By Jeffrey H. Brochin, J.D.
Although the FDA has limited authority to regulate dietary supplements, it does require that supplement labeling be truthful and not misleading, and, if complied with, such labeling preempts state law claims that differ.
A federal appeals court in California has affirmed, on preemption grounds, the decision of the district court that dismissed a putative class action lawsuit brought by a consumer who purchased a bottle of the supplement Biotin and complained about its labeling. The state law claims were preempted by federal law due to the fact that the labeling complied with federal Food Drug and Cosmetic Act (FDC Act) requirements as to truthfulness and not being misleading, and because the state law under which the claims were brought imposed standards that were different from federal law (Greenberg v. Target Corporation, January 13, 2021, Lee, K.).
Claim of deceptive labeling. In hopes of battling his hair loss, a California consumer bought a bottle of Biotin at a Target store. The product label states that Biotin "helps support healthy hair and skin." The label also has an asterisk that points to a disclaimer stating: "This statement has not been evaluated by the Food and Drug Administration. This product is not intended to diagnose, treat, cure, or prevent any disease." The label also stated that the amount of Biotin in the bottle far exceeded the recommended daily dosage.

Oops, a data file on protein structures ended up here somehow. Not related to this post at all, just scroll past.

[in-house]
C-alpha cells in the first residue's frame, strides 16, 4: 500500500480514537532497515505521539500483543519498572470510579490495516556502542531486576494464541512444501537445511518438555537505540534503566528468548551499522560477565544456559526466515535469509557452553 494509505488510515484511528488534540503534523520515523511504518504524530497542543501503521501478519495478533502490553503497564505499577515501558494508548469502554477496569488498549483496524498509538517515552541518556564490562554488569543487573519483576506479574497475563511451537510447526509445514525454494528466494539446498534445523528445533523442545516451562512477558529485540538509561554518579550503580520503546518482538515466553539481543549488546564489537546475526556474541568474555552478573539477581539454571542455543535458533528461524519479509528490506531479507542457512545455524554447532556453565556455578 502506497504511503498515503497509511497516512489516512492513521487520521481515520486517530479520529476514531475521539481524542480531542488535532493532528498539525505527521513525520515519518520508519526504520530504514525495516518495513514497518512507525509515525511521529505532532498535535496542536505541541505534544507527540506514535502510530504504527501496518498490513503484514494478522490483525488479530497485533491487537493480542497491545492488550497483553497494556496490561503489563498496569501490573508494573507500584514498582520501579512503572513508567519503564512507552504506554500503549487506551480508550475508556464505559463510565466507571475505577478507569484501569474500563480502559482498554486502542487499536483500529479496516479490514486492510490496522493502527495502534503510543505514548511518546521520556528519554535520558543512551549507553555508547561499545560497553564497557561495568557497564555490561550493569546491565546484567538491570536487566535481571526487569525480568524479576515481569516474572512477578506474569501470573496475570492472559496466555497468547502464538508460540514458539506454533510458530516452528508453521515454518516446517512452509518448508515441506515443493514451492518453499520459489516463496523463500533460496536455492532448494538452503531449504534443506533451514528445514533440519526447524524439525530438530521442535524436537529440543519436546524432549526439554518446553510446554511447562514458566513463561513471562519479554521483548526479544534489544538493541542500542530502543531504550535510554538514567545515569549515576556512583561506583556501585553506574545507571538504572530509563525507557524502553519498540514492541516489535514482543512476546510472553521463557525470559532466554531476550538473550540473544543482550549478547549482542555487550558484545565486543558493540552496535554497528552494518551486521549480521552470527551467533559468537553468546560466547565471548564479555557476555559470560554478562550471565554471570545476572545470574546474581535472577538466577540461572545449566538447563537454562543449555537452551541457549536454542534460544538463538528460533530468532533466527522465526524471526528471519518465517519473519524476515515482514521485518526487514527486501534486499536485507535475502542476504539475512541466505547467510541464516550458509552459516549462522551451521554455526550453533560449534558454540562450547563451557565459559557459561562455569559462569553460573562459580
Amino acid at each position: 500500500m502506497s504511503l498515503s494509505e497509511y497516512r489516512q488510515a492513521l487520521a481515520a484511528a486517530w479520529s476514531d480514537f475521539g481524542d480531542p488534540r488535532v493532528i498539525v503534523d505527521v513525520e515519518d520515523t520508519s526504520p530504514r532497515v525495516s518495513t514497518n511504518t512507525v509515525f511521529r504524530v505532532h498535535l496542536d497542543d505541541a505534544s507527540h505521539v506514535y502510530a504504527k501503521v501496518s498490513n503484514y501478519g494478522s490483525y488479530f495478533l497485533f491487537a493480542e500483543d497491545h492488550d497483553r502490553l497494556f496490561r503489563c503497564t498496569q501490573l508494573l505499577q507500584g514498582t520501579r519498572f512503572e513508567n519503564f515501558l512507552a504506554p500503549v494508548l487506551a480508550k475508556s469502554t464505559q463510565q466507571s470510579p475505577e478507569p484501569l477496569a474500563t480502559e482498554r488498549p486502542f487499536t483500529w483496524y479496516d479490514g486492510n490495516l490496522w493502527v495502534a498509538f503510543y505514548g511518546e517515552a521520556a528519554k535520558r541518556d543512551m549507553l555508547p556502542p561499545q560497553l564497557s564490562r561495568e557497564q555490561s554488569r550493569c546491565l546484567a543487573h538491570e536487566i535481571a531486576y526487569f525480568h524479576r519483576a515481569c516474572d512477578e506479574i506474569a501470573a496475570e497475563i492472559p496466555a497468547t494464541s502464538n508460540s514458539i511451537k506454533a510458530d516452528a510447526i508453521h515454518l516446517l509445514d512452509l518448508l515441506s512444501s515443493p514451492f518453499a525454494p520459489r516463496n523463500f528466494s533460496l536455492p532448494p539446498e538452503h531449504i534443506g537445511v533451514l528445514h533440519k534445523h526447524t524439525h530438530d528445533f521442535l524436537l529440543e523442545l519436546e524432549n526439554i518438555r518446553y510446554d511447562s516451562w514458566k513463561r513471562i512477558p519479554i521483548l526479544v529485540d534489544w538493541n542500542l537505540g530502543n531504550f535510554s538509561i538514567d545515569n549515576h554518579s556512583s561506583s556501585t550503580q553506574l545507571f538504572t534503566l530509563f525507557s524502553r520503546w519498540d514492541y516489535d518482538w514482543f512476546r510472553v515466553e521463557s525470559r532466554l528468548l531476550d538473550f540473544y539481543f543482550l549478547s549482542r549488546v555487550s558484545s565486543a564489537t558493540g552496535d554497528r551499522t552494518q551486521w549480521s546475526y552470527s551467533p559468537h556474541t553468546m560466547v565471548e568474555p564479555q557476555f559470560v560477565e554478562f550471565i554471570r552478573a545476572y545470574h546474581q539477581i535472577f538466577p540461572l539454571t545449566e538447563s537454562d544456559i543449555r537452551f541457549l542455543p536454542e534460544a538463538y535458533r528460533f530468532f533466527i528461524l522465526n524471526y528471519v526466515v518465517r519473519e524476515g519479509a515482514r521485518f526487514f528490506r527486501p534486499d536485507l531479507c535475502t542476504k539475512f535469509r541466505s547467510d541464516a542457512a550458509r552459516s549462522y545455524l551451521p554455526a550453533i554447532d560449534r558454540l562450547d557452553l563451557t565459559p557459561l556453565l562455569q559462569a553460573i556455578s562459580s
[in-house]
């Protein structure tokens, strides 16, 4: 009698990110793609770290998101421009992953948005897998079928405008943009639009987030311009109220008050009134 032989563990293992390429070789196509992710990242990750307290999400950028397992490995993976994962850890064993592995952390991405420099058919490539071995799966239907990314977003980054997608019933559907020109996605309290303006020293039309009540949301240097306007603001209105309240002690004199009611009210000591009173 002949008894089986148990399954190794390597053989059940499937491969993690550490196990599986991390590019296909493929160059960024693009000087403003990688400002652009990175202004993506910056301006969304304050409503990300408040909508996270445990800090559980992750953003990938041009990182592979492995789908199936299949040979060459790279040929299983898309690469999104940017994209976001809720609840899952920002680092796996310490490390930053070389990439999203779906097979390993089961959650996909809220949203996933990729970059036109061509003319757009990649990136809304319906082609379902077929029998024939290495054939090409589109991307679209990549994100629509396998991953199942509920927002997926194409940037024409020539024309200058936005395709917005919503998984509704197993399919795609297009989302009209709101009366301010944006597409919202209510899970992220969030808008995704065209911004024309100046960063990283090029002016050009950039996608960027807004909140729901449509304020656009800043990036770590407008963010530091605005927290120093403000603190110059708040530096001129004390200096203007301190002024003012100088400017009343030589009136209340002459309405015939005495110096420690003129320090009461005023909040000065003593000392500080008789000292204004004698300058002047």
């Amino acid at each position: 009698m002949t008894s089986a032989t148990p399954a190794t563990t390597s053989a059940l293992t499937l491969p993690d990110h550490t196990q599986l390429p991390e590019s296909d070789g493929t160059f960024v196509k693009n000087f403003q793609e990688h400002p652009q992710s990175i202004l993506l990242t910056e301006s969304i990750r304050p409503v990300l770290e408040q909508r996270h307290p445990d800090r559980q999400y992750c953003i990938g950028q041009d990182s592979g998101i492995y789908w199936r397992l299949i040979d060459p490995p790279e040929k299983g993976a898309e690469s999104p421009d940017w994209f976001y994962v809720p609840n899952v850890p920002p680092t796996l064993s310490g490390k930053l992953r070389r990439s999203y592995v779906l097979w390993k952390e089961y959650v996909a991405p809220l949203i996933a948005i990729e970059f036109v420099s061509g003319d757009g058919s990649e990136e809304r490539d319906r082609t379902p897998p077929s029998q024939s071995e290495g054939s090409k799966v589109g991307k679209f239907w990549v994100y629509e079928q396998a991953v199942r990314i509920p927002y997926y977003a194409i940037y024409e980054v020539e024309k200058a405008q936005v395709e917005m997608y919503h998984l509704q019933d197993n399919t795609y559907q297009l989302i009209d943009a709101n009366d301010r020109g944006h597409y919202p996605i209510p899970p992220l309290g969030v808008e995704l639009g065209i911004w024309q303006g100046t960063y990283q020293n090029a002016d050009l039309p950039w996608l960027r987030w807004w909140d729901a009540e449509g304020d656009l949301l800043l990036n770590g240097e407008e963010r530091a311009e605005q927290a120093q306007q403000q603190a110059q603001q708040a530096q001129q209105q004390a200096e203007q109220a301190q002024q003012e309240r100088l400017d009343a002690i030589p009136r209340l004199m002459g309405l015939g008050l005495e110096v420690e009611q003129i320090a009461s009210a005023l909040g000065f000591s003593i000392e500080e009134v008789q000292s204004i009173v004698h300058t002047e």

The consumer thought that the Biotin product would stimulate hair growth, however, several weeks later after a friend informed him that the supplement does not provide any benefits, he filed suit alleging that the product labels are deceptive because most people do not benefit from Biotin supplementation. He brought claims under California law. The district court granted summary judgment in favor of Target, and the consumer appealed.
What the FDC Act requires. The appeals court noted that the FDA has limited authority under the FDC Act to regulate dietary supplements, and that unlike with drugs, the FDA does not pre-approve product labels for dietary supplements. It does however require that the labels be truthful and not misleading, and it authorizes several categories of statements that can be made on the product if certain requirements are met. For purposes of the instant case, the two relevant types of claims allowed under the FDC Act are disease claims and structure/function claims.
A disease claim refers to a statement about a product that claims to diagnose, mitigate, treat, cure, or prevent disease, either explicitly or implicitly. In contrast, a structure/function claim does not purport to treat a disease or even refer to the product itself; rather, it is a narrowly focused statement that describes the role of a nutrient or dietary ingredient intended to affect the structure or function in humans or that characterizes the documented mechanism by which a nutrient or dietary ingredient acts to maintain such structure or function.